Today, Rumana Ahmed, a Muslim American and advisor at the White House,sent the following message to the White House email list ahead of the President’s remarks at the Islamic Society of Baltimore.You can watch them here:
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Today, President Obama will make his first visit to a mosque in America.
For me, this is personal.
I was born and raised in Maryland, not too far from D.C. Growing up, I liked basketball and art and hanging with my family and friends, just like any other kid.
But after the heinous attacks on 9/11, being a head-covering 8th grader would no longer be the same. There were days when my identity as a Muslim American became a struggle â€“- I was glared at, cursed and spit at in public and in school. No child should have to endure that, but today, too many Muslim Americans are living a similar tale.
It was the tenets of my faith, the ideals of this country, the encouragement of those around me, and the determination to have my voice heard that carried me through and gave me the courage to pursue public service.
Every day, I walk through the doors of the West Wing and have the privilege of working to protect the country I call home.
Today, I will be in the audience when President Obama addresses our Muslim community at the Islamic Society of Baltimore to talk about our core values as a nation — about the people we embrace and the bigotry we reject.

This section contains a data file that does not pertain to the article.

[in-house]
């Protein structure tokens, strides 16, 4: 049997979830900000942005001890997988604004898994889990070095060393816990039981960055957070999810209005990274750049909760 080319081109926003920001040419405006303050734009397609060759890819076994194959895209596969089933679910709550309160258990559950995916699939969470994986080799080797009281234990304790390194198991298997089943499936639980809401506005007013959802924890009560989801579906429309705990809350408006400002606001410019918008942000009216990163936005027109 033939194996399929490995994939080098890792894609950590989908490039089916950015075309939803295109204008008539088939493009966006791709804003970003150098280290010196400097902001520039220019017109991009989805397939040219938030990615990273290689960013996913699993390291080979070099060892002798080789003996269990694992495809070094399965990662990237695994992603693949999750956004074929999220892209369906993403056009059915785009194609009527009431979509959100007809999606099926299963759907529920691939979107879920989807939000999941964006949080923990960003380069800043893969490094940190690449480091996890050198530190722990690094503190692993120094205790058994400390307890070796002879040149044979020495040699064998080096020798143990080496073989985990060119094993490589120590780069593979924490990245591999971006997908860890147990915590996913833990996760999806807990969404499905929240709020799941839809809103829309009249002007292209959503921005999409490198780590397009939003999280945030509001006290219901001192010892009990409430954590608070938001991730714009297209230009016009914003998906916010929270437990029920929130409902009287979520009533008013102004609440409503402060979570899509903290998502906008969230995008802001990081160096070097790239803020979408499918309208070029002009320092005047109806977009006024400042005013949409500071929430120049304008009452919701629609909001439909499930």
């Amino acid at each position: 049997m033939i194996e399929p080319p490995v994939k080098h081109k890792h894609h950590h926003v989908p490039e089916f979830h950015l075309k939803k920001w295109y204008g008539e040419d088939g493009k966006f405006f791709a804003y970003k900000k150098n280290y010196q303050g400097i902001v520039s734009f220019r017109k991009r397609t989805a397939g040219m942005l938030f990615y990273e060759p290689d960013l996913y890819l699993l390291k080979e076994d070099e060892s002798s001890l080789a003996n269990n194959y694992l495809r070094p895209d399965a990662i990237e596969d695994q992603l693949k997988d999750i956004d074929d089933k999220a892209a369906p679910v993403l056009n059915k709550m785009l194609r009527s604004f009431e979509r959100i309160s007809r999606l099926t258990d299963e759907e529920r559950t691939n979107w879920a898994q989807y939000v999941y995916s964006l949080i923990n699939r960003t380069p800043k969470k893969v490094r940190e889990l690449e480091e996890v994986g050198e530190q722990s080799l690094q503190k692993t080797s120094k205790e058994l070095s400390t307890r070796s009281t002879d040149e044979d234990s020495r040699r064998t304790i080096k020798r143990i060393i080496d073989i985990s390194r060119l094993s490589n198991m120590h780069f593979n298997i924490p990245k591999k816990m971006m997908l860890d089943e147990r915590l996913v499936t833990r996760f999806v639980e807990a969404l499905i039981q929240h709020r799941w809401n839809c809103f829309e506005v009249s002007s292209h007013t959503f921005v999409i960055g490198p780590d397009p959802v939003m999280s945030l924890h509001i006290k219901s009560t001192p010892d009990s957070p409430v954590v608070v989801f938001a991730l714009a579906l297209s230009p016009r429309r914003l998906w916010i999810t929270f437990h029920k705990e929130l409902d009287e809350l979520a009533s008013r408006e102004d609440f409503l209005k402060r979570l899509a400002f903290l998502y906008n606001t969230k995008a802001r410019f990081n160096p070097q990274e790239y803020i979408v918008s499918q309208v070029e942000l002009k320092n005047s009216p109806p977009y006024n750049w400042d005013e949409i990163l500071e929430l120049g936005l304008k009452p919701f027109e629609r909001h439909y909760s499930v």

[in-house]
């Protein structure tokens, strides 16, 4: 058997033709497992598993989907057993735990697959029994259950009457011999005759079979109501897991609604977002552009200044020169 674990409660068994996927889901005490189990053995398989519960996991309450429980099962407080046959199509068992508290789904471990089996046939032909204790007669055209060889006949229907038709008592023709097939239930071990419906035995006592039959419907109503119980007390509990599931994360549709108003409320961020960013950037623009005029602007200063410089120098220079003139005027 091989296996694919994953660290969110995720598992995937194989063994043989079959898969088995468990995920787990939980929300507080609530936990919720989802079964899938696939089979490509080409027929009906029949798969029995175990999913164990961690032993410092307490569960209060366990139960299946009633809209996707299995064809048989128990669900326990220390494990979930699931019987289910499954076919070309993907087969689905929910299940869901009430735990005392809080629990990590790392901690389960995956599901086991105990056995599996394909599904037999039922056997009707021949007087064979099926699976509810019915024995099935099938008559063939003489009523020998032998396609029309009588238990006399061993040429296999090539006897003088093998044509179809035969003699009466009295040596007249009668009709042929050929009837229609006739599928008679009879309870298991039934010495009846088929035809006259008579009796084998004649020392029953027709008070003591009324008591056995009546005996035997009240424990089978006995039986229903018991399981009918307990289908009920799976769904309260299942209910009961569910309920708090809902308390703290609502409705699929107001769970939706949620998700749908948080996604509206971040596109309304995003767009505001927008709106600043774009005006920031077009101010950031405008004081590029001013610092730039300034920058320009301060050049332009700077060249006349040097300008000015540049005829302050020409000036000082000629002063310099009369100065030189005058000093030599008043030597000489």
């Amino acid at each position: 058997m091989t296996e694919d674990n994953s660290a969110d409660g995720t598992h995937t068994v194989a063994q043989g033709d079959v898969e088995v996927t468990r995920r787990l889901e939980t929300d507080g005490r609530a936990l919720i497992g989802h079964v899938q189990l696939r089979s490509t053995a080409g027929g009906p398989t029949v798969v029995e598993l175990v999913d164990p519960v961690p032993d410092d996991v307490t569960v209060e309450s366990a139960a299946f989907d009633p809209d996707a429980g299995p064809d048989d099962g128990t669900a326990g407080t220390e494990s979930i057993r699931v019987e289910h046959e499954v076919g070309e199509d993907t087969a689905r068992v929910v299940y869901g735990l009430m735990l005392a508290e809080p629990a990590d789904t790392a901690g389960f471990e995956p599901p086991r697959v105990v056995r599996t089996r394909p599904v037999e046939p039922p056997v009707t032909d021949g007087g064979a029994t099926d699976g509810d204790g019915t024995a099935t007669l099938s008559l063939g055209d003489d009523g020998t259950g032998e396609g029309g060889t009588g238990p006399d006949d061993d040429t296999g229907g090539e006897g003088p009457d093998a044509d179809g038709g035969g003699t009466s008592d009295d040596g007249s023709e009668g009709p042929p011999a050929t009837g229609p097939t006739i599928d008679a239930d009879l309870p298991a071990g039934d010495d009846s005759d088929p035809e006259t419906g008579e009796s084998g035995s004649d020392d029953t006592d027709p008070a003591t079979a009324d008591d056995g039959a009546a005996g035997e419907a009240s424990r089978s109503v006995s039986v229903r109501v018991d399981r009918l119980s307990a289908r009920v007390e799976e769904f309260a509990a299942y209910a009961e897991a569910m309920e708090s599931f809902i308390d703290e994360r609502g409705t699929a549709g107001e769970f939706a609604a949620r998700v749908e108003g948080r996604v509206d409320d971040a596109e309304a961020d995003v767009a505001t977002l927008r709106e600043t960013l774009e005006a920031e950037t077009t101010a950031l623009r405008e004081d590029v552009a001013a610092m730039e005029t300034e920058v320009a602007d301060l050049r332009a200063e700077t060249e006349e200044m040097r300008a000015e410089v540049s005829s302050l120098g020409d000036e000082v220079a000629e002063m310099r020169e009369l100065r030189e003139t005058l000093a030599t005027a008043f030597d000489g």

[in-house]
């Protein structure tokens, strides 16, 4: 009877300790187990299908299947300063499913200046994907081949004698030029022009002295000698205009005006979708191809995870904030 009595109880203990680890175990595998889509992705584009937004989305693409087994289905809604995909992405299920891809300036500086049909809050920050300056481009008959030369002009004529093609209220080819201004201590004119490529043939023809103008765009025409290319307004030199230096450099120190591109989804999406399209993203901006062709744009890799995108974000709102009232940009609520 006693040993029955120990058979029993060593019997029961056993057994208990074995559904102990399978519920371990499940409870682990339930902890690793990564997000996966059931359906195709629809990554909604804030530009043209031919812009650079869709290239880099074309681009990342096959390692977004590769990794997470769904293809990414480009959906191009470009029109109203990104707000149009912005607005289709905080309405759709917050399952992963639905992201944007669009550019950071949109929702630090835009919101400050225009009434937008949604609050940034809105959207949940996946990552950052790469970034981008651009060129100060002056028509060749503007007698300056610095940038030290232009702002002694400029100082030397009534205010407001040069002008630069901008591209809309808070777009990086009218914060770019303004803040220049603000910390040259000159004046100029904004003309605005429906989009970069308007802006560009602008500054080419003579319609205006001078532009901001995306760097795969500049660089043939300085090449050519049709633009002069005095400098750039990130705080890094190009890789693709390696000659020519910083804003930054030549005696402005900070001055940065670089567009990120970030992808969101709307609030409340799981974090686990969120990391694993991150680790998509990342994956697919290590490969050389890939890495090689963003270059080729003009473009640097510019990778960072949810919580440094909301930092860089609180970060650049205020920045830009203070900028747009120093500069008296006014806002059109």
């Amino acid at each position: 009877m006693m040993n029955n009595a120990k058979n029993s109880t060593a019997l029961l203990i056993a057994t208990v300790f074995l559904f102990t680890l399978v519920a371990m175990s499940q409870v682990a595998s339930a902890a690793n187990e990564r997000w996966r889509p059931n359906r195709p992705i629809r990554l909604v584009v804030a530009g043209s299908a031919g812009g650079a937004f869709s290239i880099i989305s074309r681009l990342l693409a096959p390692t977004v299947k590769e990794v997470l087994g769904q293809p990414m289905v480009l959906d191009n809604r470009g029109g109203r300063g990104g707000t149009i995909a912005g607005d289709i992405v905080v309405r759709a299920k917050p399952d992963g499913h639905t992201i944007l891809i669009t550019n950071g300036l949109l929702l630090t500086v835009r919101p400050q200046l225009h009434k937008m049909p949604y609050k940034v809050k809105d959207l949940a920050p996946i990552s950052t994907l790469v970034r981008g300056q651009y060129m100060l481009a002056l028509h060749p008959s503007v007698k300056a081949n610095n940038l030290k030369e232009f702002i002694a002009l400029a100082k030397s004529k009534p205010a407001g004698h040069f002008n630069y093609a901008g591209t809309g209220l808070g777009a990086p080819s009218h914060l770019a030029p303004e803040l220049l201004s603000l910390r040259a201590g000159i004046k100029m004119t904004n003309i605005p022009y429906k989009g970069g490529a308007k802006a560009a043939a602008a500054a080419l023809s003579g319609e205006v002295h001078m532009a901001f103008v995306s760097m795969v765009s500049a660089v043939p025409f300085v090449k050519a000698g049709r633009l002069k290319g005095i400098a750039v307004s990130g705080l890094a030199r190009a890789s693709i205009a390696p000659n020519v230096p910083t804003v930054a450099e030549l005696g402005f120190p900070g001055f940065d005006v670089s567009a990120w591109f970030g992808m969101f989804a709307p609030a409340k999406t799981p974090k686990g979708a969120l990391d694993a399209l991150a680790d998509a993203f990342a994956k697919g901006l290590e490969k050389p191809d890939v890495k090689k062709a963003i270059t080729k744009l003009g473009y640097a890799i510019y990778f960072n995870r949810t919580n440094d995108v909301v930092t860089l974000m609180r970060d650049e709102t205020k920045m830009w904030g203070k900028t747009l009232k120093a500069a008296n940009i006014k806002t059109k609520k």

This is an important moment. Unfortunately, the recent political discourse is antithetical to the basic tenets of what America represents. Politicians and pundits are negatively associating millions of Americans with a small fraction of terrorists.
The Muslim Americans who teach our future generations in the classroom, who take care of us in the doctor’s offices, who inspire us on and off the field, who protect us on the frontlines of war — these are the people who have always reminded me proudly, that yes, I am Muslim and American. In this country, I don’t have to choose.
If you work hard and if you play by the rules, you can make it if you try in America — no matter who you are or how you pray.
It’s how a young girl — once mocked and called names — can pursue her dream and proudly serve her country as a head-covering Muslim American woman in the White House.
Thanks for listening,
Advisor at the White House
Danielle Cohen is an intern in the Office of Digital Strategy.